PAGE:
Formalin-induced behavioural hypersensitivity and neuronal hyperexcitability are mediated by rapid protein synthesis at the spinal level

Mol Pain. 2009 Jun 7:5:27. doi: 10.1186/1744-8069-5-27.


Background: The mammalian target of rapamycin (mTOR) is a key regulator of mRNA translation whose action can be inhibited by the drug rapamycin. Forms of long-term plasticity require protein synthesis and evidence indicates that mRNA in dendrites, axon terminals and cell bodies is essential for long-term synaptic plasticity. Specific to pain, shifts in pain thresholds and responsiveness are an expression of neuronal plasticity and this likely contributes to persistent pain. We investigated this by inhibiting the activity of mTOR with rapamycin at the spinal level, of rats that were subjected to the formalin test, using both behavioural and electrophysiological techniques.

Results: For in vivo electrophysiology, Sprague Dawley rats were fully anaesthetised and single-unit extracellular recordings were obtained from lamina V wide dynamic range (WDR) dorsal horn spinal neurones at the region where input is received from the hind paw. Neuronal responses from naive rats showed that rapamycin-sensitive pathways were important in nociceptive-specific C-fibre mediated transmission onto WDR neurones as well mechanically-evoked responses since rapamycin was effective in attenuating these measures. Formalin solution was injected into the hind paw prior to which, rapamycin or vehicle was applied directly onto the exposed spinal cord. When rapamycin was applied to the spinal cord prior to hind paw formalin injection, there was a significant attenuation of the prolonged second phase of the formalin test, which comprises continuing afferent input to the spinal cord, neuronal hyperexcitability and an activated descending facilitatory drive from the brainstem acting on spinal neurones. In accordance with electrophysiological data, behavioural studies showed that rapamycin attenuated behavioural hypersensitivity elicited by formalin injection into the hind paw.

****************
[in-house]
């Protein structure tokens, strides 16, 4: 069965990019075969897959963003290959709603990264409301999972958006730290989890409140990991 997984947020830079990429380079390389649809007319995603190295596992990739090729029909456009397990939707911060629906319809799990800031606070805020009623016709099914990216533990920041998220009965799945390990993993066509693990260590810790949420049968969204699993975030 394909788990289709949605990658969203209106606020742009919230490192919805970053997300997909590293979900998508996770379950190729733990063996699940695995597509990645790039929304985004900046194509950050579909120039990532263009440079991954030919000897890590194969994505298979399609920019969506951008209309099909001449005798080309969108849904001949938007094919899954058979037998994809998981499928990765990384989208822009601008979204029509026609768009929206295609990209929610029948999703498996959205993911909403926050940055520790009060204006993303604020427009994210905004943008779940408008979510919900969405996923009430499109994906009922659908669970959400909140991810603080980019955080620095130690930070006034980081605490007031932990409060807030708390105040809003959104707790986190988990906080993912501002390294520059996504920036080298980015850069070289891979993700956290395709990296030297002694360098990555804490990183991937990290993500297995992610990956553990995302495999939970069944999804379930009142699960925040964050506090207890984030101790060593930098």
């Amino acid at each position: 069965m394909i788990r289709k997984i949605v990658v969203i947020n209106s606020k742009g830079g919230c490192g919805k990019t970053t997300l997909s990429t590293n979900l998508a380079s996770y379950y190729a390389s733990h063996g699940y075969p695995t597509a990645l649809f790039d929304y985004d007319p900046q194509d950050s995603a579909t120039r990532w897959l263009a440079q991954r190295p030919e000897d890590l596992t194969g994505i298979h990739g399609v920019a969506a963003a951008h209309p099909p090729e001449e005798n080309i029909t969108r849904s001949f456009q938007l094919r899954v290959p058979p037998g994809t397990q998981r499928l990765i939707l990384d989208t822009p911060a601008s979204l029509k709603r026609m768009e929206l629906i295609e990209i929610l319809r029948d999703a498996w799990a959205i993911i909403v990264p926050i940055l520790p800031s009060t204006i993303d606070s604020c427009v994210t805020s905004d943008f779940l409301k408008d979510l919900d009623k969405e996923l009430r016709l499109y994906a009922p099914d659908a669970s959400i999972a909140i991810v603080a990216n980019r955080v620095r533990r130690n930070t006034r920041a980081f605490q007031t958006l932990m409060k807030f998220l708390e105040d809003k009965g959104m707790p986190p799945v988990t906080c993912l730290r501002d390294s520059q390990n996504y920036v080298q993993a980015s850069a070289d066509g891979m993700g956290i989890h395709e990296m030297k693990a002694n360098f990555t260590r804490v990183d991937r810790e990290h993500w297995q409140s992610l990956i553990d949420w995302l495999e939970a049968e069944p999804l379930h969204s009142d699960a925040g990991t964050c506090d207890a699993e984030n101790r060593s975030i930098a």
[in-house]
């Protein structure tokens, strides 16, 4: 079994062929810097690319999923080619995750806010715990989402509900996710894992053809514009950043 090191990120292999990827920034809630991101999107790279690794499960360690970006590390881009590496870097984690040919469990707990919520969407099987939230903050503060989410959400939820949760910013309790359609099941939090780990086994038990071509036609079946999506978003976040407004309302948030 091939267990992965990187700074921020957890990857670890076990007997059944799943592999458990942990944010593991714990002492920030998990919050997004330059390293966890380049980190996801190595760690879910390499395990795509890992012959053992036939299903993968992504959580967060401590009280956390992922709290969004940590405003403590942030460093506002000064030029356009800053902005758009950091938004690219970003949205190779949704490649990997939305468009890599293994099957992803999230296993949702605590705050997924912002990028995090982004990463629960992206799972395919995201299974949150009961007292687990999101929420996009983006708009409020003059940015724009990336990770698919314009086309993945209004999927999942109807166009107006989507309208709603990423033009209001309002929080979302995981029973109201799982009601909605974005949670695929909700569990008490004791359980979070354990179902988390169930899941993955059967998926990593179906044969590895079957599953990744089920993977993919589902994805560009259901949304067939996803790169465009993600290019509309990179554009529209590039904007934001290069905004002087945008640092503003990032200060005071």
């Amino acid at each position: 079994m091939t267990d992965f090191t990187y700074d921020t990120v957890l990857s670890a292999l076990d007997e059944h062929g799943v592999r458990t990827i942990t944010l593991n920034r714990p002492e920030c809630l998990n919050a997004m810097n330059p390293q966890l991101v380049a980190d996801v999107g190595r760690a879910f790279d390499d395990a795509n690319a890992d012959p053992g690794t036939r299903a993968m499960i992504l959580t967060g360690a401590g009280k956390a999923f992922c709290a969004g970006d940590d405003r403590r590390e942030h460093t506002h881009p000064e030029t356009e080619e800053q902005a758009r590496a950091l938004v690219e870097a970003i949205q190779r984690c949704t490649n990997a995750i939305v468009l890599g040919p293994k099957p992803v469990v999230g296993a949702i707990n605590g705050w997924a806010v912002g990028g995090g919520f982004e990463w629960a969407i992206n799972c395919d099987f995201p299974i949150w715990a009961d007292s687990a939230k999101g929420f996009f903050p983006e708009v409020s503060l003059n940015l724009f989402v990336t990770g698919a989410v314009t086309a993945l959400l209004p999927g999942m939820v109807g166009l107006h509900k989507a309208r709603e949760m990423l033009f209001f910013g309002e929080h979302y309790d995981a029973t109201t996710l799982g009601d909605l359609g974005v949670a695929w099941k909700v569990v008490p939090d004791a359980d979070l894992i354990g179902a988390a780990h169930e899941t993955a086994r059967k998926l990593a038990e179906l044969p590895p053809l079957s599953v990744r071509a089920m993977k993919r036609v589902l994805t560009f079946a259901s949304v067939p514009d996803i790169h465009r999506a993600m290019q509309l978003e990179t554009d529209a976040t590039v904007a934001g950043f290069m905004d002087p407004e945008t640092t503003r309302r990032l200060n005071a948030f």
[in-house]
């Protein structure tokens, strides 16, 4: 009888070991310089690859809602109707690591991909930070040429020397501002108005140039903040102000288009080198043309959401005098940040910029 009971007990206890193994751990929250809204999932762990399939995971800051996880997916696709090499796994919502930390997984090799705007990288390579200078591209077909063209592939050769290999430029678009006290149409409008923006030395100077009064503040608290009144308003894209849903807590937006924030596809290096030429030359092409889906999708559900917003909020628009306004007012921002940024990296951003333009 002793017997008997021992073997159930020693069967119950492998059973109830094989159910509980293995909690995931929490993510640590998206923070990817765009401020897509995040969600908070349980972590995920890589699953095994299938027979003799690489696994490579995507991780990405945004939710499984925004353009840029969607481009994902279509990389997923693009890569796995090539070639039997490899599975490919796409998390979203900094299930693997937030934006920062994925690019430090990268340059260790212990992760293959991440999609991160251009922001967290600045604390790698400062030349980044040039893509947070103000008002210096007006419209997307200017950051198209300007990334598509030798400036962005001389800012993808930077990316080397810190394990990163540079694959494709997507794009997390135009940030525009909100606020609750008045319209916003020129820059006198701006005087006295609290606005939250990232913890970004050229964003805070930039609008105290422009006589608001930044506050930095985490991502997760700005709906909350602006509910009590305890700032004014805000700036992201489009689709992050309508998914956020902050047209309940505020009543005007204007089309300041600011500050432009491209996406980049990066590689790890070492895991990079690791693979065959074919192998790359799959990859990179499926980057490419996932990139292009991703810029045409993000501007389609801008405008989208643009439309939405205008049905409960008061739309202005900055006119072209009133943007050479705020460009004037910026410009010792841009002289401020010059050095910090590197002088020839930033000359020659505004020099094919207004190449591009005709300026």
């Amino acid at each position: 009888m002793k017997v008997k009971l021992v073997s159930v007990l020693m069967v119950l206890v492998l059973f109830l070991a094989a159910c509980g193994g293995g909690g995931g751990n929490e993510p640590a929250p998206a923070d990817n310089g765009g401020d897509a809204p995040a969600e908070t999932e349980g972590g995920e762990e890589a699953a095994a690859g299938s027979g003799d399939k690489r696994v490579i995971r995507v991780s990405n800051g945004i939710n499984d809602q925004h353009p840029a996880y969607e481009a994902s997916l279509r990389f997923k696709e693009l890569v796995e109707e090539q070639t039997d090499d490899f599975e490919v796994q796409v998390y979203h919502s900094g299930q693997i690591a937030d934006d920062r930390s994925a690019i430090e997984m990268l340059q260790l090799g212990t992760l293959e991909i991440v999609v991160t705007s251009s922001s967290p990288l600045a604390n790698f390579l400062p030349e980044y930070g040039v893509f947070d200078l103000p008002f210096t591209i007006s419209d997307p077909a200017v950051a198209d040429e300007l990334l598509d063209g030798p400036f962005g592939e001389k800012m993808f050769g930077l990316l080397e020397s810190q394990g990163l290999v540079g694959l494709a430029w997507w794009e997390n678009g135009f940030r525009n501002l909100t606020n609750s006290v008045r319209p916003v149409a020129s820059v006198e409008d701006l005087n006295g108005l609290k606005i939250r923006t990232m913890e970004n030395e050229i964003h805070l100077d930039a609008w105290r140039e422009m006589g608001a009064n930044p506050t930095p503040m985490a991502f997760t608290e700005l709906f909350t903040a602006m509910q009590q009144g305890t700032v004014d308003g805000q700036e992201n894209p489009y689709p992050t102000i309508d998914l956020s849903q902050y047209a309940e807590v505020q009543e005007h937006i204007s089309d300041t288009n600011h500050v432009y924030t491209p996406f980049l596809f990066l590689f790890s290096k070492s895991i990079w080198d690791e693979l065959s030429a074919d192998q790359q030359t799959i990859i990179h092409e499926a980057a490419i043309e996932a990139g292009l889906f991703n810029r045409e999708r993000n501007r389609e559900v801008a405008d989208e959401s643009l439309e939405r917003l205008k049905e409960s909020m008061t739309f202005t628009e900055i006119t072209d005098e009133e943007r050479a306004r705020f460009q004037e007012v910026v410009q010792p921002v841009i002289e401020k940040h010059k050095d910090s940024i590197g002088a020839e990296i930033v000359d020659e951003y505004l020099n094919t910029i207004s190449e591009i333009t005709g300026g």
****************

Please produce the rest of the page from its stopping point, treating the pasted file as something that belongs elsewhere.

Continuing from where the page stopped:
Conclusion: We conclude that mTOR has a role in maintaining persistent pain states via mRNA translation and thus protein synthesis. We hypothesise that mTOR may be activated by excitatory neurotransmitter release acting on sensory afferent terminals as well as dorsal horn spinal neurones, which may be further amplified by descending facilitatory systems originating from higher centres in the brain.

Publication types

  • Research Support, Non-U.S. Gov't

MeSH terms

  • Animals
  • Behavior, Animal
  • Electrophysiology
  • Formaldehyde / pharmacology*
  • Male
  • Neuronal Plasticity / physiology*
  • Pain / metabolism*
  • Protein Biosynthesis*
  • Protein Kinases / genetics
  • Protein Kinases / metabolism
  • Protein Kinases / physiology*
  • RNA, Messenger / metabolism
  • Rats
  • Rats, Sprague-Dawley
  • Sirolimus / pharmacology
  • Spinal Cord / drug effects
  • Spinal Cord / metabolism*
  • Synaptic Transmission
  • TOR Serine-Threonine Kinases


  • RNA, Messenger
  • Formaldehyde
  • Protein Kinases
  • TOR Serine-Threonine Kinases
  • Sirolimus